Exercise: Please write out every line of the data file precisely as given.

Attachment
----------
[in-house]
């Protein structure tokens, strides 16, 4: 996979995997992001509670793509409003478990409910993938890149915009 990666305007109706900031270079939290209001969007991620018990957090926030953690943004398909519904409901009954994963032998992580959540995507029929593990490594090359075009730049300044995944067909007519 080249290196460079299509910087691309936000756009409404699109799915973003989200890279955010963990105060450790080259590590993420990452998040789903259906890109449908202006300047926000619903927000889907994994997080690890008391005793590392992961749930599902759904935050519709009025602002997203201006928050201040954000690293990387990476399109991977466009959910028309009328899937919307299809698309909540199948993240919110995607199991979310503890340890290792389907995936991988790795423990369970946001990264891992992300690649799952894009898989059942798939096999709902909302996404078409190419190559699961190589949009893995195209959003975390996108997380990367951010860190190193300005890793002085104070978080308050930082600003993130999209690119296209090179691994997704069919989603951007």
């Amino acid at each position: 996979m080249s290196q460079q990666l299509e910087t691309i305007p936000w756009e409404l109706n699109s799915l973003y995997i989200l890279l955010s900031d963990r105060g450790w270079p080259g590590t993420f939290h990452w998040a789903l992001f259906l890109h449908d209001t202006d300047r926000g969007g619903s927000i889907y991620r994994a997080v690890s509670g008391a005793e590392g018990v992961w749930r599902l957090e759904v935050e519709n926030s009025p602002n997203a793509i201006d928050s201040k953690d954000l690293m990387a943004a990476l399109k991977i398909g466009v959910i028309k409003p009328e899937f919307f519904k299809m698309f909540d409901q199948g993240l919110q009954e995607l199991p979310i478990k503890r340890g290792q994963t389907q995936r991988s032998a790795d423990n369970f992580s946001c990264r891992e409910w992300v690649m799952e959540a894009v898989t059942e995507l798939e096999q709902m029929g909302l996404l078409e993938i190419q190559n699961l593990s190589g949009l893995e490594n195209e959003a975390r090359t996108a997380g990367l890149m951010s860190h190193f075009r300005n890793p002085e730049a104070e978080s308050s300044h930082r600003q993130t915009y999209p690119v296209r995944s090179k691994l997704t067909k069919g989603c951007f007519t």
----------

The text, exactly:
[in-house]
């Protein structure tokens, strides 16, 4: 996979995997992001509670793509409003478990409910993938890149915009 990666305007109706900031270079939290209001969007991620018990957090926030953690943004398909519904409901009954994963032998992580959540995507029929593990490594090359075009730049300044995944067909007519 080249290196460079299509910087691309936000756009409404699109799915973003989200890279955010963990105060450790080259590590993420990452998040789903259906890109449908202006300047926000619903927000889907994994997080690890008391005793590392992961749930599902759904935050519709009025602002997203201006928050201040954000690293990387990476399109991977466009959910028309009328899937919307299809698309909540199948993240919110995607199991979310503890340890290792389907995936991988790795423990369970946001990264891992992300690649799952894009898989059942798939096999709902909302996404078409190419190559699961190589949009893995195209959003975390996108997380990367951010860190190193300005890793002085104070978080308050930082600003993130999209690119296209090179691994997704069919989603951007």
């Amino acid at each position: 996979m080249s290196q460079q990666l299509e910087t691309i305007p936000w756009e409404l109706n699109s799915l973003y995997i989200l890279l955010s900031d963990r105060g450790w270079p080259g590590t993420f939290h990452w998040a789903l992001f259906l890109h449908d209001t202006d300047r926000g969007g619903s927000i889907y991620r994994a997080v690890s509670g008391a005793e590392g018990v992961w749930r599902l957090e759904v935050e519709n926030s009025p602002n997203a793509i201006d928050s201040k953690d954000l690293m990387a943004a990476l399109k991977i398909g466009v959910i028309k409003p009328e899937f919307f519904k299809m698309f909540d409901q199948g993240l919110q009954e995607l199991p979310i478990k503890r340890g290792q994963t389907q995936r991988s032998a790795d423990n369970f992580s946001c990264r891992e409910w992300v690649m799952e959540a894009v898989t059942e995507l798939e096999q709902m029929g909302l996404l078409e993938i190419q190559n699961l593990s190589g949009l893995e490594n195209e959003a975390r090359t996108a997380g990367l890149m951010s860190h190193f075009r300005n890793p002085e730049a104070e978080s308050s300044h930082r600003q993130t915009y999209p690119v296209r995944s090179k691994l997704t067909k069919g989603c951007f007519t």